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The FACTI Panel is showing a path to a better future. Will governments take it?

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Transparency Int'l

The FinCEN Files investigations published in the past week have exposed once again how the criminal and the corrupt abuse the international financial system. Against the backdrop of these revelations, the interim report of the UN’s Financial Accountability, Transparency and Integrity (FACTI) Panel, published this week, could not be more timely.

At Transparency International, we have been following the Panel’s work closely. In July, we suggested three key reform areas that we believe the FACTI Panel should prioritise to curb corruption and, at the same time, help reduce the US$2.5 trillion funding gap standing in the way of achieving the 2030 Agenda for Sustainable Development.

This week’s interim report makes clear that the lack of transparency, accountability and integrity in financial systems comes at a great cost, as it undermines the social contract and drains resources from development.

The report also recognises the need for state and non-state actors, including businesses, civil society and the media – in developed and developing countries – to work in concert.

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From 1:17:10: Watch Transparency International’s Gillian Dell deliver remarks during the FACTI Panel’s interim report launch event on 24 September 2020.

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The way forward requires a coordinated effort to address the problems underlying the fight against corrupt money flows – the problems that the FACTI Panel has recognised this week. We ask the FACTI Panel to ensure that its recommendations, expected in a few months, address three systemic, interlinked challenges.

1. Tackling secrecy

Beneficial ownership transparency and effective supervision

Over half of the Suspicious Activity Reports (SARs) in the FinCEN Files revealed that banks lacked information about one or more entities behind suspicious transactions. The FACTI report extensively covers policy issues and tools surrounding beneficial ownership transparency and recognises secrecy as the common denominator underlying illicit financial flows. While we have seen progress in establishing beneficial ownership transparency as a norm, current global standards are inadequate to ensure the corrupt are not able to shield themselves through anonymity. Major financial centres continue offering secrecy to the corrupt and criminal across the world.

Importantly, governments should take note of gaps the report highlights in the regulation and supervision of professional enablers and take remedial steps to close them. As we have been reminded this week, the negligent or wilful failure of these professions to carry out their due diligence obligations enables devastating financial crimes around the world.

2. Ensuring justice

Foreign bribery prosecution and asset recovery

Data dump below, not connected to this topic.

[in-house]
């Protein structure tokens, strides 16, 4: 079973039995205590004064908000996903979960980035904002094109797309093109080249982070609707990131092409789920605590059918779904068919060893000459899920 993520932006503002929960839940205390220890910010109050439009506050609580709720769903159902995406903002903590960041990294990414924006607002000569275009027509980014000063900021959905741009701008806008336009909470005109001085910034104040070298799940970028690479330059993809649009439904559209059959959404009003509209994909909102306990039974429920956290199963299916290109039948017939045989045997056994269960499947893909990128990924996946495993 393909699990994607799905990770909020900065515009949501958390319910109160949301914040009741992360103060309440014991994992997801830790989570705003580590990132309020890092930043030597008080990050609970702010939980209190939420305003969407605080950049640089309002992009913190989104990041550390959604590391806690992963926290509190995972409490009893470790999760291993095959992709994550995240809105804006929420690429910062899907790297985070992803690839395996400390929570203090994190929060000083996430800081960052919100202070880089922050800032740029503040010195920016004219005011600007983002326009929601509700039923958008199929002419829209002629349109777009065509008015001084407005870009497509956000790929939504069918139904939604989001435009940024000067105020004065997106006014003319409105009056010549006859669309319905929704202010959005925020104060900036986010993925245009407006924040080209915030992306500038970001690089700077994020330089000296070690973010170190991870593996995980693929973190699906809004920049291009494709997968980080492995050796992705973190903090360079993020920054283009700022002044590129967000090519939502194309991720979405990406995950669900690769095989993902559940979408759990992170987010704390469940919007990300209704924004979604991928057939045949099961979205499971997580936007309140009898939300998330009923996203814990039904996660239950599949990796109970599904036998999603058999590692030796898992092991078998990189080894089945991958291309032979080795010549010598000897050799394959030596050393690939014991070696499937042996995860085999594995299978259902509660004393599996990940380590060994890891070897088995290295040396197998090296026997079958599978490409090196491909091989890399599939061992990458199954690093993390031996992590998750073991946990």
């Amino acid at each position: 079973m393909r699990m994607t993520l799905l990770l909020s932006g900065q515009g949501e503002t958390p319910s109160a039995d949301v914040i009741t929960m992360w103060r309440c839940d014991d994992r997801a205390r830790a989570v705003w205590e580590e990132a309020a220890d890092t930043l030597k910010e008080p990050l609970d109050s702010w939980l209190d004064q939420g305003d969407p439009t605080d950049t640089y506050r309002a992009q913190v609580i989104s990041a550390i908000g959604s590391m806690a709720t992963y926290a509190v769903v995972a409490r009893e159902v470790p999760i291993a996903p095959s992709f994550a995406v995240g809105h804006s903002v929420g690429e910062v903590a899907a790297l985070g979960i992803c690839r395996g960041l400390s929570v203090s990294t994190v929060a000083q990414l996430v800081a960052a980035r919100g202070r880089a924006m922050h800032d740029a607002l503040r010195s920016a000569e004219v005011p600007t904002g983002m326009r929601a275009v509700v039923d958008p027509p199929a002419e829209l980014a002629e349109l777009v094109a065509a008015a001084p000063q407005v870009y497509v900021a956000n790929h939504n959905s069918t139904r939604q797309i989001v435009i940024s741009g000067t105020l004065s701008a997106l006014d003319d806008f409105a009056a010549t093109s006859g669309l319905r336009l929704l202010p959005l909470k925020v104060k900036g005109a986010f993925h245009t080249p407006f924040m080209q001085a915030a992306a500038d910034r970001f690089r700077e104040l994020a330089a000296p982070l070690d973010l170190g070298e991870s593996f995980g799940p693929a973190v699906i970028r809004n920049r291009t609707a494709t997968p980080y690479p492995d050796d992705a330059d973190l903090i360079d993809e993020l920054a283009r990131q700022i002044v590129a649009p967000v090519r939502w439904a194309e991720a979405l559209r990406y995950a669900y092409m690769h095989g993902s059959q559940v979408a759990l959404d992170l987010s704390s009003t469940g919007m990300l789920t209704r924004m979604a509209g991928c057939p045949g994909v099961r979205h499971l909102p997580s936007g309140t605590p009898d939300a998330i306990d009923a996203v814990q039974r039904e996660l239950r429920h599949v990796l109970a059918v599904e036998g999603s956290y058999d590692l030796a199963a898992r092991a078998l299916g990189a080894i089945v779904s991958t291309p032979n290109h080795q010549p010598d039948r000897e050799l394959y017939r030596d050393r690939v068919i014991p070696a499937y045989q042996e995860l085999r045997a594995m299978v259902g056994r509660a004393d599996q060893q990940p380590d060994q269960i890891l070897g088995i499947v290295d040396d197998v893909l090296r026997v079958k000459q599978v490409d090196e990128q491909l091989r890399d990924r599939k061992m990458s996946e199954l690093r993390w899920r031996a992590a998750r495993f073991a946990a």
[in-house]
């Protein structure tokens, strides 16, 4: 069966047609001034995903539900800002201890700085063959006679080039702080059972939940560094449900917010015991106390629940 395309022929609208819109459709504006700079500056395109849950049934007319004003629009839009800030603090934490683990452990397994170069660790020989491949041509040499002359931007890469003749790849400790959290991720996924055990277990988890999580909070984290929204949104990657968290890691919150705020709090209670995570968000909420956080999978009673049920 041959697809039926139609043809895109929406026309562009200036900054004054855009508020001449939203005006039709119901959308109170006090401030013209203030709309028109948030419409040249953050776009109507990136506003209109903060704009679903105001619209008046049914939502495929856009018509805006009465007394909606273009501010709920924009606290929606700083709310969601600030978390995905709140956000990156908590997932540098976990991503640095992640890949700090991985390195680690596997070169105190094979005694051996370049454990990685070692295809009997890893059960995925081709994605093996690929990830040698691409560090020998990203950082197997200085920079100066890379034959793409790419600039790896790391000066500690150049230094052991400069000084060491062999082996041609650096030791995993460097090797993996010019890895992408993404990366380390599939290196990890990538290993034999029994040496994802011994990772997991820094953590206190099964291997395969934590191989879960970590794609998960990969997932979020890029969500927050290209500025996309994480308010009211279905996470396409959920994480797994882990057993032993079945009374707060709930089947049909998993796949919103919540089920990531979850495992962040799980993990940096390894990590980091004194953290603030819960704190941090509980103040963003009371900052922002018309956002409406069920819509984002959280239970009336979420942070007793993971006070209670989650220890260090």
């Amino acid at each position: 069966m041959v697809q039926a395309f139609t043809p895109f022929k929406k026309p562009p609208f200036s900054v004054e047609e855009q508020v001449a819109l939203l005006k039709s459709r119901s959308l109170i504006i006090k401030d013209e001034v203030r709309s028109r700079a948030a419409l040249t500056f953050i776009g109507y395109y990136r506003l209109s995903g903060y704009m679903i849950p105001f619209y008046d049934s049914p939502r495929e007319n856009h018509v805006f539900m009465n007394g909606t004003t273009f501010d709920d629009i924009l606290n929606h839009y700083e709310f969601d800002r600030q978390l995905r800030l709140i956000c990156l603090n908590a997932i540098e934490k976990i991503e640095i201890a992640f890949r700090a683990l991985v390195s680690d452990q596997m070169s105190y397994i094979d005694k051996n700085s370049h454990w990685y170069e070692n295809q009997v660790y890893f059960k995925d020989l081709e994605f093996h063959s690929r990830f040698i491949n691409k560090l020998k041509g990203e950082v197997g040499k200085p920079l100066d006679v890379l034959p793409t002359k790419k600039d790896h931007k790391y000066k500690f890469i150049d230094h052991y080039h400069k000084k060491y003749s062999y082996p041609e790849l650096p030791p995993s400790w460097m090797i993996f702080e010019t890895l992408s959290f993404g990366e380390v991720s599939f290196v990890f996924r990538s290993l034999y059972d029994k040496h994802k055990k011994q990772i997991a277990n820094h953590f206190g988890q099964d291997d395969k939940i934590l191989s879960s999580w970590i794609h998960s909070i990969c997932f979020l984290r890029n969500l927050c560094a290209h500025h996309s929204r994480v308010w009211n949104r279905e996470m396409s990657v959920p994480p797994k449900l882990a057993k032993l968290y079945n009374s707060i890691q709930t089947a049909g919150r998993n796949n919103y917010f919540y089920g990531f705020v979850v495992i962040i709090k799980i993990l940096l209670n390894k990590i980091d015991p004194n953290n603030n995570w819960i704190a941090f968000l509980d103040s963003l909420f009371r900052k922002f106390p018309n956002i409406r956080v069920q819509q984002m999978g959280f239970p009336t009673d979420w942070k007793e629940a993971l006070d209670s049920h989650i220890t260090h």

Ensuring justice requires both holding the corrupt to account and providing recourse to the countries and people they have exploited.

The report recognises that prosecuting perpetrators of cross-border corruption is a critical component of the broader efforts needed to combat and remediate the corruption affecting developing countries and threatening their achievement the Sustainable Development Goals. Similarly, the report recognises that asset recovery is often hampered by cumbersome legal processes and ineffective coordination, as seen in recent cases such as the seizure of Isabel dos Santos’s assets in Portugal.

The transparent, accountable and speedy return of stolen assets could supply much needed resources to victim countries, allowing them to reinvest in public goods such as healthcare, education and infrastructure.

3. Collaborating effectively

International cooperation and inclusion

Finally, tackling cross-border corruption and illicit financial flows is not possible without strong international cooperation. Crucially, the Panel calls for better coordination across different international instruments, with a particular focus on improving implementation and closing gaps.

We strongly support the recognition in the interim report of the key role that journalists, whistleblowers and civil society organisations play in driving systemic change. The FACTI process, which has been inclusive and has consistently sought to engage civil society, has been a positive example of the value of tapping into external expertise in these areas.

Decisionmakers’ turn to act

As we highlighted in July, we believe the FACTI Panel presents a unique opportunity to complement existing frameworks and tools with concrete recommendations on new pieces of international architecture that can help to close existing policy gaps. Chief among these would be the establishment of a global asset registry and a new instrument or agreement to accelerate asset recovery.

A patchwork of international agreements that evolved organically over time has proven completely ineffectual to address the scale of the problem of illicit flows and financial crime. The FinCEN Files are just the most recent example of how inadequate the current frameworks are, both in the public and private sectors.

The FACTI Panel can leverage its broad coalition of experts to show a path towards real systemic change. However, turning this potential into a reality will require action from member states and international institutions to internalise and implement its recommendations in the form of real, tangible policies and actions.



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